I feel no interest or inclination to watch TOS TV series episodes at this point because for me now they simply constitute fond memories of adolescence. I “can’t go home again” with respect to what made the series originally enjoyable. The tone of the entire series is now way too camp for me. And the production value is so poor that I’m constantly reminded of it in a way that breaks immersion.

So, basically for the last two decades I’ve had little interest in the Star Trek fictional universe…

That is until the recent Abrams’ reboots. Which I absolutely love. And which have totally rekindled my enthusiasm for the fictional universe.

How so? Well, first of all I can now finally relax and completely ‘willingly suspend disbelief’ for this fictional world due to the extraordinary CGI development over the last couple of decades. The fictional world can now feel to me both normalized as something that could very much exist as an everyday reality at some point in humanity’s evolution, and astonishing in depicting a world that we can as yet only dream of in our imaginations. (Whereas for me earlier forms could not, although I didn’t mind that as a teenager watching TOS.)

And secondly, I’m extremely flexible in my willingness to see the TOS characters somewhat reinterpreted and to have their shoes filled with new actors. I actually really like seeing the characters refreshed as such. I know this is heresy to many Trekkies, but I actually prefer the Christopher Pine version of Kirk to Shatner’s. Or at least I prefer Pine’s to Shatner’s feature film portrayals of the character. For me it’s basically a draw between reboot Pine-Kirk and TOS TV series Shatner-Kirk. But even there, for reasons to be explained below I now give the nod to reboot-Kirk.

Leonard Nimoy as TOS TV series Spock is essentially impossible to surpass. But for my taste Quinto has done him justice and matched him (well enough). And again, for reasons about to be elaborated, in some aspects I actually like Quinto’s version better now. (To add more fuel to the heresy.) The reboot depiction of Spock as truly half Vulcan and half human, in closer to equal measures, is just more compelling to me than one we’re accustomed to in which his Vulcan identity supremely dominates by successfully repressing his emotions and emotional connections. We’re used to seeing Spock as about 95% Vulcan and 5% human. Youthful reboot Spock is more like about 75% Vulcan to 25% human. And it’s just more interesting (to me). He’ll probably evolve to bury his human side almost completely. But until he does I like this guy better.

Karl Urban as Bones is such a pure pleasure to watch in channeling Deforest Kelly, that I actually think I enjoy him more as well (if just for the sheer uncanniness of it). Reboot Bones is a bit darker and edgier in certain ways (more obviously bitter and twisted up, it seems), and for me that works well to pique my interest about what makes Leonard McCoy tick.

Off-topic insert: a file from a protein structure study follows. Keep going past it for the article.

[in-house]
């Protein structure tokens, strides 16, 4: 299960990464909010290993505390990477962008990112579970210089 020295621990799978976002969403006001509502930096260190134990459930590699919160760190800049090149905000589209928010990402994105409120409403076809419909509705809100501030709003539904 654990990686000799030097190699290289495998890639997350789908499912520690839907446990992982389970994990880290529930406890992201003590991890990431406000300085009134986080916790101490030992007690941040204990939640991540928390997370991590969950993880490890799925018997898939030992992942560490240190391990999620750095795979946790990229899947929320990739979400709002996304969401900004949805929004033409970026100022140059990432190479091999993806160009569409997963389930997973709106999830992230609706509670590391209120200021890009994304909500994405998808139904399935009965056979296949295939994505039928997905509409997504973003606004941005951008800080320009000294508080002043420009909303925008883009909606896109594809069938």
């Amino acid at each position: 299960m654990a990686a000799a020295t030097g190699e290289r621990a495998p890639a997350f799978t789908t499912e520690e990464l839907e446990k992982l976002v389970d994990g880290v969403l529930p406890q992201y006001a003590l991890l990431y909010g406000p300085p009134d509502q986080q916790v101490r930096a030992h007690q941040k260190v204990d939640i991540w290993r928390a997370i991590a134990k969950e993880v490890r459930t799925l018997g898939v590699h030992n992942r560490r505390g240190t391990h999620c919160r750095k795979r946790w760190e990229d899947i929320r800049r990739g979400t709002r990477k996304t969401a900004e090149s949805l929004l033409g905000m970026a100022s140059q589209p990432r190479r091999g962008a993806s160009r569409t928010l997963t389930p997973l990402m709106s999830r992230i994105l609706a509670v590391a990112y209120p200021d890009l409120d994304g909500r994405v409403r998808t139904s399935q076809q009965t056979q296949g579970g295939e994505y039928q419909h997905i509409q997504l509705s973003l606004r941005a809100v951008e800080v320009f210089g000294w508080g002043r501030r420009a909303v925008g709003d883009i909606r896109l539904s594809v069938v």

Uhura has been hugely reinvented, with the character’s importance elevated above that of Bones’. At first I wasn’t sure if I cared for that. But in the second viewings of both reboot films I found myself going with that flow; and I very much enjoyed the acting performance of Zoë Saldana and the re-imagined character identity and backstory for her. She is badass.

Similarly, while I was at first dubious about Simon Peg’s reboot version of Scotty I have come to accept it as good fun. (I’ve never been particularly invested in that character to begin with.) John Cho is fine as Sulu, although the actor is of Korean descent whereas the character is supposed to be Japanese. Chechov is another character that doesn’t matter to me either way; but reinventing him as a curly-headed blond 17 year-old seemed a little strange, actually. (Why make him 17? According to Wikipedia in the reboot he’s a science prodigy, but still.)

Beyond each character’s re-imagining, casting, and the acting performances, what I really love about the reboots is the emotional character interaction and the various personality chemistries–both of which work so wonderfully in these two films. The bond between young Jim Kirk and Spock… the surprising “shipping” of Uhura and Spock… the growing friendship trio of Kirk, Spock, and Bones… these are all immensely satisfying to me. I love learning the backstories for these characters, and how their relationships were established. It doesn’t bother me that the reboot doesn’t deal with any complex social or moral issues. I’m simply enjoying learning who the characters are all over again–but with surprises along the way! I have discovered that want to be surprised, that is. So anyway, all of this is more than enough for me in terms of content; at least for now, at this particular stage of the overall evolution of the Star Trek fictional universe via this reboot.